For example, you could define the thank_you_page event to trigger when a page_title parameter contains the words “Thanks for your purchase.”

GA4 collects common parameters automatically, but you can also set up custom event parameters if you need more. 

2. Mark events as conversions

Now that you have your events set up, you need to tell GA which ones to treat as ‘conversion events’.

You can have up to 30 conversion events, and GA4 automatically marks a few events as conversions for you:

  • purchase (web and app)

  • first_open (app only)

  • in_app_purchase (app only)

  • app_store_subscription_convert (app only)

  • app_store_subscription_renew (app only)

To add new conversion events in GA4, navigate to the Admin panel in the bottom left. Under your property, click ‘Events’ to view a list of existing events. Under the ‘Mark as conversion’ column, click the toggle to turn any event into a conversion event. 

#How to create a conversion event in GA4
How to create a conversion event in GA4

💡 Pro tip: conversion event tracking in GA4 is not retroactive, so set your conversion events up as soon as possible to avoid missing data.

3. View conversion reports

Once GA has collected some conversion events for you, you can generate conversion reports.

Navigate to Reports > Life cycle > Engagement > Conversions to view the conversion event overview report.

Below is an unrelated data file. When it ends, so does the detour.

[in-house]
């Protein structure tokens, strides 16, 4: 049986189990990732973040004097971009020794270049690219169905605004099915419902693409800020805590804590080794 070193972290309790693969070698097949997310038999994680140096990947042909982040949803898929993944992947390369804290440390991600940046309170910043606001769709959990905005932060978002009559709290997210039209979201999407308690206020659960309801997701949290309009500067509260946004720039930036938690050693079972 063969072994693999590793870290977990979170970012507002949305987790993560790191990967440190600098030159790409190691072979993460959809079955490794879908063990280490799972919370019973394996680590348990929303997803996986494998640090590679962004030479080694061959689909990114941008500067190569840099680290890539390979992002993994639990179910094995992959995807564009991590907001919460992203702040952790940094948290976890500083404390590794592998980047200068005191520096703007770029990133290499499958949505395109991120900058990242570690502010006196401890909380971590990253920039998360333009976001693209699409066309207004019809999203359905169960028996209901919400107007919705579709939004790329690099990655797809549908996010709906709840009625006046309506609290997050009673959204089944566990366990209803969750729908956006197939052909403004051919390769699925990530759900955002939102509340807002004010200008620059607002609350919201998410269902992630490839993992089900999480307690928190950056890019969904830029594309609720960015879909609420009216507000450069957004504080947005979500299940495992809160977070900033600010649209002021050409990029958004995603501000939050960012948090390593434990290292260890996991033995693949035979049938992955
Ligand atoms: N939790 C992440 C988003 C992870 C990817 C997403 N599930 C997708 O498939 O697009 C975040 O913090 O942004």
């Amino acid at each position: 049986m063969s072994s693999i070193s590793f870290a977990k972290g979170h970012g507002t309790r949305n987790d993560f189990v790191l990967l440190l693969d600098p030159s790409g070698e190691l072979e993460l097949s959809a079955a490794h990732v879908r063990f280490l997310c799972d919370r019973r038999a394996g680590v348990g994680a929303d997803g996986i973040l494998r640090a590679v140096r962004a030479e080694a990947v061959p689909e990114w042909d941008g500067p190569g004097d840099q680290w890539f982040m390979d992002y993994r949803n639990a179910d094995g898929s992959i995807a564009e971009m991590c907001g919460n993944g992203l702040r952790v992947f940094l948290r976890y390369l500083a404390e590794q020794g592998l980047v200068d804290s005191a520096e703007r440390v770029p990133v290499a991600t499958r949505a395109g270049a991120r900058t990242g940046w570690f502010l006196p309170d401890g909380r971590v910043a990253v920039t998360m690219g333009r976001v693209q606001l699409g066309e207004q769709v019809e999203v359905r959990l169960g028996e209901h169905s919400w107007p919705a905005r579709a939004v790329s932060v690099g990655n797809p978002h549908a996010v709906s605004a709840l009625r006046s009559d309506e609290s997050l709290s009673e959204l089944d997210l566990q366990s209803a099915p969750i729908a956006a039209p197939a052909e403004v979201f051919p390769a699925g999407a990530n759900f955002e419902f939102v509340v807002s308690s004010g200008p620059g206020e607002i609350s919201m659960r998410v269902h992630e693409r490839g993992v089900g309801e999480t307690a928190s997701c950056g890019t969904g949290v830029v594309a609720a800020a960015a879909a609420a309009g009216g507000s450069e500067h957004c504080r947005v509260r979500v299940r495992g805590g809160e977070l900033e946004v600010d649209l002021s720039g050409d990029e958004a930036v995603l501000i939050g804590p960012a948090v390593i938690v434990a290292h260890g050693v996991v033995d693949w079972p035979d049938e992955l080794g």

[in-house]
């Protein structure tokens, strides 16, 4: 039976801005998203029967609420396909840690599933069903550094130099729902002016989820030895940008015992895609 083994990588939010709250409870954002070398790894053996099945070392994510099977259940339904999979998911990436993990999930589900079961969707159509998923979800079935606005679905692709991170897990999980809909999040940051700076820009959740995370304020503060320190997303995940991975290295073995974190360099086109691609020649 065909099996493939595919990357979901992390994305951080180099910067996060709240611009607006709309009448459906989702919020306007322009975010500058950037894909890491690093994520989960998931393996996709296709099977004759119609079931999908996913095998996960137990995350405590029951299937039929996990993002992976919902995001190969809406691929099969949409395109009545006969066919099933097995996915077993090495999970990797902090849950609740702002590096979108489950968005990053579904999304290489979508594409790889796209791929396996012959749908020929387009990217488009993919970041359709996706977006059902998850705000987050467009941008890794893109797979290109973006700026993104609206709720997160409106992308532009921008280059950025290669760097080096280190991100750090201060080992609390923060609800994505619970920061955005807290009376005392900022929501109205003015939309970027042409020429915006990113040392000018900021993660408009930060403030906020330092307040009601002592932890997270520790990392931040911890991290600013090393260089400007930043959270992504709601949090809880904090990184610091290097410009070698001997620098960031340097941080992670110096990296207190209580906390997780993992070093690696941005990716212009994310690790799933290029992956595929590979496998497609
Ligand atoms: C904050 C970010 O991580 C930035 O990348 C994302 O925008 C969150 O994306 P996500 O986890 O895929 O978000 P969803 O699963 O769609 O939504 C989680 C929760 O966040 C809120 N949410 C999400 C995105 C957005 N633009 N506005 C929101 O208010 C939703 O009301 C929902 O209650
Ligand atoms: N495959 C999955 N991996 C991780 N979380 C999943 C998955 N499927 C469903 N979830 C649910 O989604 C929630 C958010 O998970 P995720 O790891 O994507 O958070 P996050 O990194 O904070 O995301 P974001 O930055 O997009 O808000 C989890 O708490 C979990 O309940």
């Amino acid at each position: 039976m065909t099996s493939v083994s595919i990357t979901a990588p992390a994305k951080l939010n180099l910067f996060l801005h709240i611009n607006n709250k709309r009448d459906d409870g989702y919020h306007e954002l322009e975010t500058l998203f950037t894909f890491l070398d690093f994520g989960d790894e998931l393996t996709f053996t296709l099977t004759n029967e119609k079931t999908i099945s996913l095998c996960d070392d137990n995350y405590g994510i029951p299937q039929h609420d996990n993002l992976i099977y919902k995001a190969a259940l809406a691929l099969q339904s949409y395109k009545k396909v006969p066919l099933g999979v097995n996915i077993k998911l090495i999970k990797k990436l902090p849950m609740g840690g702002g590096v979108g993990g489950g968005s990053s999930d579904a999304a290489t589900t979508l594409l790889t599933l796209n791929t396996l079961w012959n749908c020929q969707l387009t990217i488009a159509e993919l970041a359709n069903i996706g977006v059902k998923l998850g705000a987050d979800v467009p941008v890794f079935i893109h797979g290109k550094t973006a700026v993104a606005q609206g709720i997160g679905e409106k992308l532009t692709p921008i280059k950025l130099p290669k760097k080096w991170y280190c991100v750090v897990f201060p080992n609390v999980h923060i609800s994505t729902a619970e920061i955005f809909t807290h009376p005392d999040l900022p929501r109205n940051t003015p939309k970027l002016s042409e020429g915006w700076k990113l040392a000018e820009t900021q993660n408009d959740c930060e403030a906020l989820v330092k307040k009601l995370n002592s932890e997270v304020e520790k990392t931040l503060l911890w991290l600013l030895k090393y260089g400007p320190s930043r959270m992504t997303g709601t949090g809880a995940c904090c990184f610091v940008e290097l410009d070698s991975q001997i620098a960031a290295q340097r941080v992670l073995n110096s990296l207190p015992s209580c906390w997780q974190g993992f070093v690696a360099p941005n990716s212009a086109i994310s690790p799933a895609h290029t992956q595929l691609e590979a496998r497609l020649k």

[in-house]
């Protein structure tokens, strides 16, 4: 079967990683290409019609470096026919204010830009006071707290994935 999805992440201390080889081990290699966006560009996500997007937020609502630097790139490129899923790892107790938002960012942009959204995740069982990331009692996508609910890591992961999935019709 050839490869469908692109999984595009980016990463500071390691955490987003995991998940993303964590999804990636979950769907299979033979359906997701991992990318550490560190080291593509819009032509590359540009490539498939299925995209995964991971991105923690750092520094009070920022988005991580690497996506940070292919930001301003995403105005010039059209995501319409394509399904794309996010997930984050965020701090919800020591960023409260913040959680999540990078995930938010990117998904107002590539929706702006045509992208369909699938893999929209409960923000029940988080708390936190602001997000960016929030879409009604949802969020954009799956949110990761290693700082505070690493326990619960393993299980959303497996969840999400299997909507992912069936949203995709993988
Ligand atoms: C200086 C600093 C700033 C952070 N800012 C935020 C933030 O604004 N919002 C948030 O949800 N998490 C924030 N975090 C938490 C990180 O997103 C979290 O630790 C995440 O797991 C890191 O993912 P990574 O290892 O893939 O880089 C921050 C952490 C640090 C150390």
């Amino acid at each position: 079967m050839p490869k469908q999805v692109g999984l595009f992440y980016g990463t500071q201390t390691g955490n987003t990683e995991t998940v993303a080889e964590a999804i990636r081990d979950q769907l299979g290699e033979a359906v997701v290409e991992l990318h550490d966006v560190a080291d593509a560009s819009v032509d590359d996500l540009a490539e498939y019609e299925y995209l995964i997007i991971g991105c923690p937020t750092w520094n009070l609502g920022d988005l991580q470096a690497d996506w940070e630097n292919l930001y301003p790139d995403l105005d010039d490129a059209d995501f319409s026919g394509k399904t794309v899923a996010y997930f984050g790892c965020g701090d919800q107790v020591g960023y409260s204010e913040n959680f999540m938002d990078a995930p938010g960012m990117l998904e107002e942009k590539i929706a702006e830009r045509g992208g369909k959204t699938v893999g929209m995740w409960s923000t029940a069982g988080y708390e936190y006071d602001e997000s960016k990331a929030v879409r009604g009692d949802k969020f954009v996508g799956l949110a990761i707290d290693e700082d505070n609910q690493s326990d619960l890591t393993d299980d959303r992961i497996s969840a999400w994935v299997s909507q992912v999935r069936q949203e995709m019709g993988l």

#Conversion event overview in GA4
Conversion event overview in GA4

Select a timeframe, and you’ll see the number of conversions generated for each conversion event you’ve set up. Click any conversion event in the ‘Event name’ column to view a breakdown of that event’s conversions by channel group, source, medium, or campaign.

#Purchase conversions by default channel group in GA4
Purchase conversions by default channel group in GA4

You’ll also find conversions in other GA4 reports. By default, the conversion column will show all events—click the dropdown to select a specific one.

#Purchase conversion events in GA4’s traffic acquisition report
Purchase conversion events in GA4’s traffic acquisition report

4. Add conversion rate to reports

By default, GA4 shows the total number of conversions in reports, but not conversion rate. 

To add conversion rate to any GA4 report, click the ‘Customize report’ pencil icon, then go to Metrics > Add metric and select either of the following:

  • Session conversion rate: the number of sessions with conversions divided by the total number of sessions, times 100

  • User conversion rate: the number of users who converted divided by the total number of users, times 100

Click ‘Apply’, then save the report.